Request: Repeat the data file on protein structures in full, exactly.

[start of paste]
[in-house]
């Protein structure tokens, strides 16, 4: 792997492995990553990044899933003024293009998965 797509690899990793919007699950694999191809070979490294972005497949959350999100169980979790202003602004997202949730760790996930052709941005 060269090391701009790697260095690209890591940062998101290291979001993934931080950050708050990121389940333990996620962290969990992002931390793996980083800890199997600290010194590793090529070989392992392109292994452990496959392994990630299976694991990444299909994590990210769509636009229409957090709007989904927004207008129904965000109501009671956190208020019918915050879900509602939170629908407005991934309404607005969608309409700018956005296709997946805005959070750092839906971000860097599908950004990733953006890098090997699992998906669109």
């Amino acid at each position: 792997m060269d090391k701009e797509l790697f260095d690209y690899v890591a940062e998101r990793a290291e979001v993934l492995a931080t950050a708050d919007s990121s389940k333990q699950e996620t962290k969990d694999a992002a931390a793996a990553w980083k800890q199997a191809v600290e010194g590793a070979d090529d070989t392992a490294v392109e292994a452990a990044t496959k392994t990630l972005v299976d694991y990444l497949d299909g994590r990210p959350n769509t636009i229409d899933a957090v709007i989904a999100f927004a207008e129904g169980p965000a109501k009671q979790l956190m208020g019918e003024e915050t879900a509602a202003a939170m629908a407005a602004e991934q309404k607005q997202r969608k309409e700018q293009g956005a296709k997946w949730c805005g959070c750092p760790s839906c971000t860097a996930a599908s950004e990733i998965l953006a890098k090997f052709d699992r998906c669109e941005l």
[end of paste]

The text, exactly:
[in-house]
């Protein structure tokens, strides 16, 4: 792997492995990553990044899933003024293009998965 797509690899990793919007699950694999191809070979490294972005497949959350999100169980979790202003602004997202949730760790996930052709941005 060269090391701009790697260095690209890591940062998101290291979001993934931080950050708050990121389940333990996620962290969990992002931390793996980083800890199997600290010194590793090529070989392992392109292994452990496959392994990630299976694991990444299909994590990210769509636009229409957090709007989904927004207008129904965000109501009671956190208020019918915050879900509602939170629908407005991934309404607005969608309409700018956005296709997946805005959070750092839906971000860097599908950004990733953006890098090997699992998906669109």
């Amino acid at each position: 792997m060269d090391k701009e797509l790697f260095d690209y690899v890591a940062e998101r990793a290291e979001v993934l492995a931080t950050a708050d919007s990121s389940k333990q699950e996620t962290k969990d694999a992002a931390a793996a990553w980083k800890q199997a191809v600290e010194g590793a070979d090529d070989t392992a490294v392109e292994a452990a990044t496959k392994t990630l972005v299976d694991y990444l497949d299909g994590r990210p959350n769509t636009i229409d899933a957090v709007i989904a999100f927004a207008e129904g169980p965000a109501k009671q979790l956190m208020g019918e003024e915050t879900a509602a202003a939170m629908a407005a602004e991934q309404k607005q997202r969608k309409e700018q293009g956005a296709k997946w949730c805005g959070c750092p760790s839906c971000t860097a996930a599908s950004e990733i998965l953006a890098k090997f052709d699992r998906c669109e941005l």